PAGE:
08/29/14 :

Coming Soon: The Future of American Rail

High speed rail will help increase the energy efficiency of American transportation.

In a recent post, we discussed exciting new developments in EV technology, of which there are seemingly more every week. High speed rail is another transportation sector being developed in cities across the country. Although building rail infrastructure — particularly of the high speed variety — can be time intensive, establishing high-speed train routes in the U.S. could increase the energy efficiency of the transportation sector, much like electric vehicles.

Having more established rail systems in the U.S. could offer environmental, economic and transit benefits to cities large and small. In fact, studies have found that high-speed trains in the Midwest would be three times as efficient as cars and six times as efficient as planes. With the potential for greater efficiency in mind, let’s take a look at what’s happening in the rail world.

Speeding Towards Innovation

For an example of a successful high-speed rail system, look no further than Japan. Central Japan Railway Co. has established six high-speed rail lines, transporting nearly 400,000 people a day on 1,500 miles of track. The well-established and successful Japanese company is looking to make its mark in the U.S. with Texas Central Railway.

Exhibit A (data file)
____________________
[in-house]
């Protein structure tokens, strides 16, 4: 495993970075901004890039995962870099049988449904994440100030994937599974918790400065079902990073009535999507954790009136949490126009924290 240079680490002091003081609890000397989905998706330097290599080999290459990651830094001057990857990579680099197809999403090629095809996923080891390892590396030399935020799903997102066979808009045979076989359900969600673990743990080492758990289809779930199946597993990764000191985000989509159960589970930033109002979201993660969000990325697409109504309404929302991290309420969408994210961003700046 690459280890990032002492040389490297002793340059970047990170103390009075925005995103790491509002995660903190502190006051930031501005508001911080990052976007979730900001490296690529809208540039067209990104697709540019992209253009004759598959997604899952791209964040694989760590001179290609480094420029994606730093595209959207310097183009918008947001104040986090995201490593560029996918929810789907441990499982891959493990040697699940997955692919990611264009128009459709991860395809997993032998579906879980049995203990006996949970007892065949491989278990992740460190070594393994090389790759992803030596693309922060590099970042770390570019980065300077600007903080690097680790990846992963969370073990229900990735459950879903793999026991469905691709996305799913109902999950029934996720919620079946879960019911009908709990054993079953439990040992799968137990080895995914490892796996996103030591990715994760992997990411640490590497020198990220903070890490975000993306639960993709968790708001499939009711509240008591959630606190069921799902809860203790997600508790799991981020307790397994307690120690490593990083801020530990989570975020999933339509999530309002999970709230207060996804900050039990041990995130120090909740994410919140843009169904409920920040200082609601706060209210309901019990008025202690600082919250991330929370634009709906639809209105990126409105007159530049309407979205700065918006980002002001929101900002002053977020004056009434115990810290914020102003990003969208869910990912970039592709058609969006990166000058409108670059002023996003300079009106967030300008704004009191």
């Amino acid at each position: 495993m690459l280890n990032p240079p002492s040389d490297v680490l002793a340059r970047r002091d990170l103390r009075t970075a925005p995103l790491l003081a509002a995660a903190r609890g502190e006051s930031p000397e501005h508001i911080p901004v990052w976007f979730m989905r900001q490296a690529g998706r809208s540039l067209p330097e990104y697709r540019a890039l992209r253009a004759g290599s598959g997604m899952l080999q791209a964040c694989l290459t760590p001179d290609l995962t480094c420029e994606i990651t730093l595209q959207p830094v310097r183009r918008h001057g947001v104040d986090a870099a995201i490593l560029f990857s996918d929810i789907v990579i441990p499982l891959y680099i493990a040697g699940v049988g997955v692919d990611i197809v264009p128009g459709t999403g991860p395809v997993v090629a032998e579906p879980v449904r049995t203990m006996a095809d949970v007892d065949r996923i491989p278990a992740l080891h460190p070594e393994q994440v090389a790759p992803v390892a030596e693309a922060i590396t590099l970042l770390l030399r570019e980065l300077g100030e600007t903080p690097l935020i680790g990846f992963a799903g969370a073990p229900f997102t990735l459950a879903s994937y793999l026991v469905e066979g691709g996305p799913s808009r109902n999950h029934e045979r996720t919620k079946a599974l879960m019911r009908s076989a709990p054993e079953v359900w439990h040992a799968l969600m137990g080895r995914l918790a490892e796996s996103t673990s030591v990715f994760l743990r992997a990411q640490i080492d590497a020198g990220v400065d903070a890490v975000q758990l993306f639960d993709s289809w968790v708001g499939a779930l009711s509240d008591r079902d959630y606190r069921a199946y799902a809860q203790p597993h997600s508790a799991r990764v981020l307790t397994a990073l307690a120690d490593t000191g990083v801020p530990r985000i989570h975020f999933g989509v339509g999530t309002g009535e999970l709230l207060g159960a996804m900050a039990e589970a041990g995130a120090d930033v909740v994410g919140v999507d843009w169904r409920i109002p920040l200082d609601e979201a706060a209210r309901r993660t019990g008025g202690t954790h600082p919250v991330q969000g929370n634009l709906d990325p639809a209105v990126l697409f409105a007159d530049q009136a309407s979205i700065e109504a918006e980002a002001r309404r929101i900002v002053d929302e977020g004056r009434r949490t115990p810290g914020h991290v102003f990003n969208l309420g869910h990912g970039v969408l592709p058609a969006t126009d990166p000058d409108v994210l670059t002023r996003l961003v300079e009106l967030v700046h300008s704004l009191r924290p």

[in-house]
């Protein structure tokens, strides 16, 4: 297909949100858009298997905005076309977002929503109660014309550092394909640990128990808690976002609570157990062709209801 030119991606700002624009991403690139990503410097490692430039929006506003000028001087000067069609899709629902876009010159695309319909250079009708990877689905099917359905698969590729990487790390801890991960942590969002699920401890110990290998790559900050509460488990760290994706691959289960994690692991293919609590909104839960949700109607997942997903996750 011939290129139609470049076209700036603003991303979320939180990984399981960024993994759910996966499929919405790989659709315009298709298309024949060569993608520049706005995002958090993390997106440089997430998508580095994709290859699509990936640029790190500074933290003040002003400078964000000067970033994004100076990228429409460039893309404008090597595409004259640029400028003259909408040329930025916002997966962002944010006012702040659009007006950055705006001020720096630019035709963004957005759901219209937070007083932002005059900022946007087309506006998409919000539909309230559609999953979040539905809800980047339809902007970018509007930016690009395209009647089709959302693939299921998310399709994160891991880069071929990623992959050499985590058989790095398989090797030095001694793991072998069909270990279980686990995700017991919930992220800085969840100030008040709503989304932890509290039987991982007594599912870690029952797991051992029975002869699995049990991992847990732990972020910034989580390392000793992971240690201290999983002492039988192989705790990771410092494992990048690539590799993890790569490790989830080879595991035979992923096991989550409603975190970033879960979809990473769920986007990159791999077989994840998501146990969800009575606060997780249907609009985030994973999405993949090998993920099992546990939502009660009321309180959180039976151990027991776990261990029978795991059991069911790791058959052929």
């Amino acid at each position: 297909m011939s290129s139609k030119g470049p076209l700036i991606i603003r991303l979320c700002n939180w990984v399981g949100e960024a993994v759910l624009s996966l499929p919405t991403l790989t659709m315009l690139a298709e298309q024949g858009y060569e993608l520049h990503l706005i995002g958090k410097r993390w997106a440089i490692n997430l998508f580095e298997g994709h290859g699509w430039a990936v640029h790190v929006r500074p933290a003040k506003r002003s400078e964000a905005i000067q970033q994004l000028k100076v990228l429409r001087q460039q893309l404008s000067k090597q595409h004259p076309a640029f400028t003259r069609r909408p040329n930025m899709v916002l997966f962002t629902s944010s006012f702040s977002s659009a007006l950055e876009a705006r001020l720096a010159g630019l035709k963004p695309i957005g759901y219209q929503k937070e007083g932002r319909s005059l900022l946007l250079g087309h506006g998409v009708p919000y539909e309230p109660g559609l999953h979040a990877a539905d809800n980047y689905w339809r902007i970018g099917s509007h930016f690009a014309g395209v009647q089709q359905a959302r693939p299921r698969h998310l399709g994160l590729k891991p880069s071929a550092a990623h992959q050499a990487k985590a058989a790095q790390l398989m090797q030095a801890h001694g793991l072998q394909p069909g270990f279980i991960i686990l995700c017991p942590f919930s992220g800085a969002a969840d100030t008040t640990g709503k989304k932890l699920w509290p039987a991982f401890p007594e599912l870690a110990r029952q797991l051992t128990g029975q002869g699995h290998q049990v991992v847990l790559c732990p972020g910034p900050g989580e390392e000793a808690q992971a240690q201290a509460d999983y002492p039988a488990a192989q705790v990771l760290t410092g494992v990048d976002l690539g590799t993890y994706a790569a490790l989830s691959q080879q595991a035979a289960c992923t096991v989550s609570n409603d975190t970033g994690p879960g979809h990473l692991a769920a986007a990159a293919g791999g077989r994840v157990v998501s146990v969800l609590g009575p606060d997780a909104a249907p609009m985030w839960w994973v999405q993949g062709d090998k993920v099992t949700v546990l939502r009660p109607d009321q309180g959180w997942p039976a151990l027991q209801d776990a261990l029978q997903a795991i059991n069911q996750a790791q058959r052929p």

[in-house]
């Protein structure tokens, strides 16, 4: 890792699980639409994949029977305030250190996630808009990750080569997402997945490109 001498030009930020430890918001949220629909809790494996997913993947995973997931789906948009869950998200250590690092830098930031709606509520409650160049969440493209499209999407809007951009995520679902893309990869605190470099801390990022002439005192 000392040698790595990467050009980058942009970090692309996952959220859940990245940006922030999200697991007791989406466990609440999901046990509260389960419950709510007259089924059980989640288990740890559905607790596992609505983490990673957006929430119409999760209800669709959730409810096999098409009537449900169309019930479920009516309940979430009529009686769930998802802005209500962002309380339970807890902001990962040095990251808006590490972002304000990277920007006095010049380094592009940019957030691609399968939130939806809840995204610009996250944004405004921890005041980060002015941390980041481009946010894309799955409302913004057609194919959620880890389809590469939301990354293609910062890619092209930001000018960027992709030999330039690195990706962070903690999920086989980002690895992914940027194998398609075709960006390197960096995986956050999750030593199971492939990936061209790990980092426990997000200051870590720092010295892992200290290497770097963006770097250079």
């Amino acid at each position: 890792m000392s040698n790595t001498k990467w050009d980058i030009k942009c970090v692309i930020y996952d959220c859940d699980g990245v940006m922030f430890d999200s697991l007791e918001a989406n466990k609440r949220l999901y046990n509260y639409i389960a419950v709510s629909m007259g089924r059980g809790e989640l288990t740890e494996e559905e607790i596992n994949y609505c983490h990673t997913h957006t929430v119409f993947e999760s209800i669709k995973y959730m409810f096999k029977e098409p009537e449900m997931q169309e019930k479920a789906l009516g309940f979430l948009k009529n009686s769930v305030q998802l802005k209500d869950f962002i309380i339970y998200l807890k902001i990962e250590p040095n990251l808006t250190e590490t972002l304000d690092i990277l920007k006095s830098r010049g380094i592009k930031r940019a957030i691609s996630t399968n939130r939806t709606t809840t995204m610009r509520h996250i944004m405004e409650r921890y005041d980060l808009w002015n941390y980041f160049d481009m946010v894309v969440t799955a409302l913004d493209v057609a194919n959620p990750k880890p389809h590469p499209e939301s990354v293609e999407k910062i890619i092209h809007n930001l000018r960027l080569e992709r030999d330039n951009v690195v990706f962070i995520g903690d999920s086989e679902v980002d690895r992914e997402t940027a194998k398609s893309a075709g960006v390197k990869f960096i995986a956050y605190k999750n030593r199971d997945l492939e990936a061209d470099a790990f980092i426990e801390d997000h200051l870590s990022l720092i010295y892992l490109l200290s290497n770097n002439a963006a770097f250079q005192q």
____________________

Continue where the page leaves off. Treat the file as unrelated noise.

The plan is to use the tried-and-true technology to connect Houston and Dallas-Fort Worth. Texas has been deemed an ideal location for this line, with flat, sparsely populated land between the cities. The car- and truck-heavy Texas culture is seen as an advantage, as it shows there is a demand for transit between the cities. Similar high-speed rail lines in Florida and California are slated to begin operations in 2016 and 2029, respectively, while Texas has set the target date of 2021.

States Leading The Way

Florida and Texas’ privately funded endeavors into high-speed rail differ from California’s strategy to utilize state government subsidies, but these projects have a common thread. Rather than relying on federal policy and support, these states are taking the initiative to get this important work done independently. Efforts to establish more complete rail and transit systems exemplify the power that states have to move forward with efficiency projects, with or without the support of Washington. Here at the Alliance, we’re hoping other states and the federal government will be inspired by this pioneering work to continue to support energy efficient transportation policies.